Thus by January 1, 2000, technical assistance work also started in a larger community, in El Bario, by reducing the time which was given for training at Santa Anita. Requests were also received from other interested communities.

Another link to the basic problems of rural El Salvador showed up in a report by the World Bank, published in 1998. This report came to the conclusion that relying primarily
on land redistribution was not a realistic option to alleviate rural poverty. Rather a strategy which focused on non-land factors (human capital, infrastructure off-farm employment, technology) was needed. Above all, the challenge for rural development based on cooperative organizations was to improve governance.

Cooperative management should be subject to controls like any other business enterprise for the benefit of their members as shareholders: external audits, management representation and professionalism were needed.Indeed the World Bank report found that although 30% of the agricultural land belonged to cooperatives, they only produced 8 % of the agricultural GDP. One main reason was inefficient control of accounting management.

There would be, thus, a great potential for increasing rural GDP through better governance and accounting. This is the direction the organization of ex-volunteers is encouraging in Santa Anita, El Bario and possibly in other similar communities. But experience at Santa Anita also teaches us that good governance depends always on individual people. Thus creating understanding and cooperation among individual members of cooperatives is finally the basis of lasting success. These problems have still to be solved before a substantial alleviation of poverty can be achieved.

Friday, October 26, 2007

Education And Developing India

India.s recent economic growth rates have generated much optimism about its general social and economic development. But has there been accompanying progress in indicators of educational outcomes? How good are Indian educational achievements in relation to China.s, the country withwhich it is increasingly compared? What are the most significant developments in Indian school education and what has been the impact of various education policy initiatives? This paper presents a critical overview of the school education sector in India using newly released data and a survey of existing studies.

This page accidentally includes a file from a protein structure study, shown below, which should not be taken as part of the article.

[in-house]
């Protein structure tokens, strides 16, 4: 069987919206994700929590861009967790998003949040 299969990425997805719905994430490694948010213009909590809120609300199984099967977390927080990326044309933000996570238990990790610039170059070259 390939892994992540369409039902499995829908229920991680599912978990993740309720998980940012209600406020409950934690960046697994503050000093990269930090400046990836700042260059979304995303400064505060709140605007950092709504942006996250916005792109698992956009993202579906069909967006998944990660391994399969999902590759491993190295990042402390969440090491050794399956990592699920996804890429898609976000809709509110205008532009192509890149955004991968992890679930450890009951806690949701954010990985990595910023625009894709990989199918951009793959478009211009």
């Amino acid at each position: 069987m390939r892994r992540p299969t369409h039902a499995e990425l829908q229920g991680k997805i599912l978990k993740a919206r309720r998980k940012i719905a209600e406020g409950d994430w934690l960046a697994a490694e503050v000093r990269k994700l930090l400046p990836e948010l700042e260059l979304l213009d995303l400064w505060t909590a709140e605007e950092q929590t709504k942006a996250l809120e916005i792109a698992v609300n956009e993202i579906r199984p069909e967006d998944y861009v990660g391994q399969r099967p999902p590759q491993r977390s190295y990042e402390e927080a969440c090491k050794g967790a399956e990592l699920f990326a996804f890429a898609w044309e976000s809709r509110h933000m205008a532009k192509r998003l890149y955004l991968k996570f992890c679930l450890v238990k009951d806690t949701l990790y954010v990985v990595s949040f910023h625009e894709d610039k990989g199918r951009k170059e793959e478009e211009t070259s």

The story of India.s educational achievements is one of mixed success. On the down side, India has 22 per cent of the world.s population but 46 per cent of the world.s illiterates, and is home to a high proportion of the world.s out of school children and youth.

On the positive side, it has made encouraging recent progress in raising schooling participation. While the base of India.s education pyramid may be weak, it has emerged as an important player in the worldwide information technology revolution on the back of substantial (absolute) numbers of well educated computing and other graduates.

Indian educational achievements in international perspective

Table 1 presents India.s adult and youth literacy rates alongside equivalent figures for its regional neighbours, as well as for countries in the BRIC grouping (Brazil, Russian Federation, India and China). While India does well compared to Bangladesh and Pakistan, it lags substantially behind all the other BRIC countries and Sri Lanka. Indeed it is striking that its overall adult literacy rate is similar to and female adult literacy rate lower than that of Sub Saharan Africa.

The comparison with China is of particular interest and it shows India to be at a considerable educational disadvantage:

India.s adult literacy in the early 2000s was wholly 30 percentage points below China.s. Even focusing more narrowly at only the youth literacy rates, India.s disadvantage with respect to China is a large 22.5 percentage points.

India.s disadvantage vis a vis other countries in primary school participation rates is much smaller compared to that for youth literacy rates, since 93.4% of Indian elementary school age children were enrolled in school in 2006 according to ASER survey (Pratham, 2007). However, as

Figure 1 shows, at the secondary school level, India is again at a large disadvantage with respect to all three other BRIC countries where secondary enrolment rates are far above those predicted for countries at their levels of per capita GDP. Brazilian and Russian secondary school net enrolment rates are 27 percentage points higher than India.s. Figure 2 shows that India is more than 30 years behind China in terms of the proportion of the population with completed secondary and post secondary schooling.

Table 1

Adult and youth literacy rates

Adult Literacy rates (15+ year olds) Youth Literacy rates (15-24 year olds)

Total male female Total male female

Bangladesh 42.6 51.7 33.1 51.5 59.4 43.1

Pakistan 49.9 63.0 36.0 65.5 75.8 54.7

Sri Lanka 90.7 92.3 89.1 95.6 95.1 96.1

India 61.0 73.4 47.8 76.4 84.2 67.7

China 90.9 95.1 86.5 98.9 99.2 98.5

Brazil 88.6 88.4 88.8 96.8 95.8 97.9

Russian 99.4 99.7 99.2 99.7 99.7 99.8

World 82.2 87.2 77.3 87.3 90.5 84.1

Developing countries 76.8 83.5 70.1 84.8 88.6 80.9

Sub-Saharan Africa 61.2 69.5 53.3 72.9 77.8 68.3

Source: 2000-2004 data from the Education for All Global Monitoring Report, UNESCO (2006).

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Thursday, October 25, 2007

MindBlow and Mind Below